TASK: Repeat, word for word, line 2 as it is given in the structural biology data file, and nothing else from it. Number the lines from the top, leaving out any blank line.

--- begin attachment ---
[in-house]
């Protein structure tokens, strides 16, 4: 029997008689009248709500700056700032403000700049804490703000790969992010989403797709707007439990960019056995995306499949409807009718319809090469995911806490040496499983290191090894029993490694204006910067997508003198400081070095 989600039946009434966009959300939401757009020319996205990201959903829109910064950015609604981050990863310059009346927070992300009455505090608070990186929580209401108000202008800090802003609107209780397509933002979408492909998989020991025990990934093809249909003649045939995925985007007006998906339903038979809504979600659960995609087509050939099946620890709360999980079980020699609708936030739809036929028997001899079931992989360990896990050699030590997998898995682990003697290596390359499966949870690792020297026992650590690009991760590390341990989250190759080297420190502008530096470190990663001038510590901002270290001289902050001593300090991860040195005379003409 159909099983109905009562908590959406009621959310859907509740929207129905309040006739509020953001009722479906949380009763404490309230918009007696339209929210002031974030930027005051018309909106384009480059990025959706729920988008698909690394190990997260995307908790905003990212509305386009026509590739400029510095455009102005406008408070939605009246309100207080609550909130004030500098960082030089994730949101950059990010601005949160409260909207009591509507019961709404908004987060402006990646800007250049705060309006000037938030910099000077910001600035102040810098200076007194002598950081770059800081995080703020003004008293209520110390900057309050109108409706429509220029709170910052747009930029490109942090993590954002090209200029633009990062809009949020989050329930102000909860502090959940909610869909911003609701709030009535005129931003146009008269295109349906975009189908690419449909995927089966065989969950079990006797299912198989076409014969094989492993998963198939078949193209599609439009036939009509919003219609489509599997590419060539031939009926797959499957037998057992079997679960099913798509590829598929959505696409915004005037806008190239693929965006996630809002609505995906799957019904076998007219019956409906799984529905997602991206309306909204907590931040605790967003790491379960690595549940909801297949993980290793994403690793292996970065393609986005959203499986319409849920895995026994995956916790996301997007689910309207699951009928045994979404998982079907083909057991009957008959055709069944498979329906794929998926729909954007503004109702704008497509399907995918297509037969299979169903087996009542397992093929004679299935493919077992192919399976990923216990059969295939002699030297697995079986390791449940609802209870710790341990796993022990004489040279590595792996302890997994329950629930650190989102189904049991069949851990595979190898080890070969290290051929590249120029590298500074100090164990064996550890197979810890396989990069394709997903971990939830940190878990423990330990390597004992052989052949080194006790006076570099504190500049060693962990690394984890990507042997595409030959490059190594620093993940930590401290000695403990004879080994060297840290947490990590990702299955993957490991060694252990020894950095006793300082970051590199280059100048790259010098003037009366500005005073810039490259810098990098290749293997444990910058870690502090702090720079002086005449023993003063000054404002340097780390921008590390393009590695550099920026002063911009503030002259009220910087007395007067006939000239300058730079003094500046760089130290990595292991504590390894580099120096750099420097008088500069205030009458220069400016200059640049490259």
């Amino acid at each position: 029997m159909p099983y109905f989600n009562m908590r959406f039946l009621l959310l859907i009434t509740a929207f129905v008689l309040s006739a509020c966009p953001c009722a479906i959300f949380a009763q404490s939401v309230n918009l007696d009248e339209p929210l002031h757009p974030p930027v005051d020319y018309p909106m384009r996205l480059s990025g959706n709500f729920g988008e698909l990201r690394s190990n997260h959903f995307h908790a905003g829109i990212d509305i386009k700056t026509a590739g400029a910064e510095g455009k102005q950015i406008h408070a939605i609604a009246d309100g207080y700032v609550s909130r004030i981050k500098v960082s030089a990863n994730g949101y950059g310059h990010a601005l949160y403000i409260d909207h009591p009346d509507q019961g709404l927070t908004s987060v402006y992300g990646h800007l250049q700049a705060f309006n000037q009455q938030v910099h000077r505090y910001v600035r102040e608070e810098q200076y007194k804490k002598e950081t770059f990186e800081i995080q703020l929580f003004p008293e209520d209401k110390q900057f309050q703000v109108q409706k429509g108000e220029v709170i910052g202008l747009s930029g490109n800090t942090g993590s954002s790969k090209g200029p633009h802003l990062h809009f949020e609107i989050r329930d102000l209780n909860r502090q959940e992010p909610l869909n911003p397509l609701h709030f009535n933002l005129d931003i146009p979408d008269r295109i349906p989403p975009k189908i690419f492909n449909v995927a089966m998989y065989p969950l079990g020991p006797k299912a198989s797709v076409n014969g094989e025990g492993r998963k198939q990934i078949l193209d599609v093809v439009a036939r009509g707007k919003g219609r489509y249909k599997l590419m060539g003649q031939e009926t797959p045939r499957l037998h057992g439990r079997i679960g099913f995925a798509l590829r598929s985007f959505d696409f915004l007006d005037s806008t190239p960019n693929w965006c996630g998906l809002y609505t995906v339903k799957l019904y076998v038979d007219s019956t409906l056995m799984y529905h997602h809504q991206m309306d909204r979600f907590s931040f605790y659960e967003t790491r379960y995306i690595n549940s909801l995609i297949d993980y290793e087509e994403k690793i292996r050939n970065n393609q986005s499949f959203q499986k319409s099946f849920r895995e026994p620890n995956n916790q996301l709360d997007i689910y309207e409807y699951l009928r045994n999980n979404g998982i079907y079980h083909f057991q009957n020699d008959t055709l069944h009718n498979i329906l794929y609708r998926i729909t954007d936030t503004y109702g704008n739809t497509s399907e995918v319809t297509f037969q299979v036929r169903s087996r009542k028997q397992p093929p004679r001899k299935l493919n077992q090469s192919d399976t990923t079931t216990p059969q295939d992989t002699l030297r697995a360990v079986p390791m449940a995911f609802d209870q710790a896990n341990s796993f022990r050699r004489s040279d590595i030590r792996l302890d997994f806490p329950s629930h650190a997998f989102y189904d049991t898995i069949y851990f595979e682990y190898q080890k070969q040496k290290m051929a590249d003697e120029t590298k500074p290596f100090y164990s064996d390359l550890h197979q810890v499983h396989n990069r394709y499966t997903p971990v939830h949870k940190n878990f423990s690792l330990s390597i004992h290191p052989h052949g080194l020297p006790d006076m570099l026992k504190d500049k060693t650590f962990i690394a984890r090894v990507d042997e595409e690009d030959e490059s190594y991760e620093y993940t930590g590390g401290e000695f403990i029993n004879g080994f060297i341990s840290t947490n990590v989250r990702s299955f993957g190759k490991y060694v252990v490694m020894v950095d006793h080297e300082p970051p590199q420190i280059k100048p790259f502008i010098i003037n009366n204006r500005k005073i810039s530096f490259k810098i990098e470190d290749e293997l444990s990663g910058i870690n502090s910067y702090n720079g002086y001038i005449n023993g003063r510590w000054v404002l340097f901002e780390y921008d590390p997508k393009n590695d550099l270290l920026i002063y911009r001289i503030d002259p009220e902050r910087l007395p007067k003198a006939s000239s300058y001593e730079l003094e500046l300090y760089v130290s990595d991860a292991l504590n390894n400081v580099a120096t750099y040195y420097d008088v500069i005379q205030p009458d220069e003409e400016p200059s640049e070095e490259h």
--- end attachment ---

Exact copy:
């Protein structure tokens, strides 16, 4: 029997008689009248709500700056700032403000700049804490703000790969992010989403797709707007439990960019056995995306499949409807009718319809090469995911806490040496499983290191090894029993490694204006910067997508003198400081070095 989600039946009434966009959300939401757009020319996205990201959903829109910064950015609604981050990863310059009346927070992300009455505090608070990186929580209401108000202008800090802003609107209780397509933002979408492909998989020991025990990934093809249909003649045939995925985007007006998906339903038979809504979600659960995609087509050939099946620890709360999980079980020699609708936030739809036929028997001899079931992989360990896990050699030590997998898995682990003697290596390359499966949870690792020297026992650590690009991760590390341990989250190759080297420190502008530096470190990663001038510590901002270290001289902050001593300090991860040195005379003409 159909099983109905009562908590959406009621959310859907509740929207129905309040006739509020953001009722479906949380009763404490309230918009007696339209929210002031974030930027005051018309909106384009480059990025959706729920988008698909690394190990997260995307908790905003990212509305386009026509590739400029510095455009102005406008408070939605009246309100207080609550909130004030500098960082030089994730949101950059990010601005949160409260909207009591509507019961709404908004987060402006990646800007250049705060309006000037938030910099000077910001600035102040810098200076007194002598950081770059800081995080703020003004008293209520110390900057309050109108409706429509220029709170910052747009930029490109942090993590954002090209200029633009990062809009949020989050329930102000909860502090959940909610869909911003609701709030009535005129931003146009008269295109349906975009189908690419449909995927089966065989969950079990006797299912198989076409014969094989492993998963198939078949193209599609439009036939009509919003219609489509599997590419060539031939009926797959499957037998057992079997679960099913798509590829598929959505696409915004005037806008190239693929965006996630809002609505995906799957019904076998007219019956409906799984529905997602991206309306909204907590931040605790967003790491379960690595549940909801297949993980290793994403690793292996970065393609986005959203499986319409849920895995026994995956916790996301997007689910309207699951009928045994979404998982079907083909057991009957008959055709069944498979329906794929998926729909954007503004109702704008497509399907995918297509037969299979169903087996009542397992093929004679299935493919077992192919399976990923216990059969295939002699030297697995079986390791449940609802209870710790341990796993022990004489040279590595792996302890997994329950629930650190989102189904049991069949851990595979190898080890070969290290051929590249120029590298500074100090164990064996550890197979810890396989990069394709997903971990939830940190878990423990330990390597004992052989052949080194006790006076570099504190500049060693962990690394984890990507042997595409030959490059190594620093993940930590401290000695403990004879080994060297840290947490990590990702299955993957490991060694252990020894950095006793300082970051590199280059100048790259010098003037009366500005005073810039490259810098990098290749293997444990910058870690502090702090720079002086005449023993003063000054404002340097780390921008590390393009590695550099920026002063911009503030002259009220910087007395007067006939000239300058730079003094500046760089130290990595292991504590390894580099120096750099420097008088500069205030009458220069400016200059640049490259």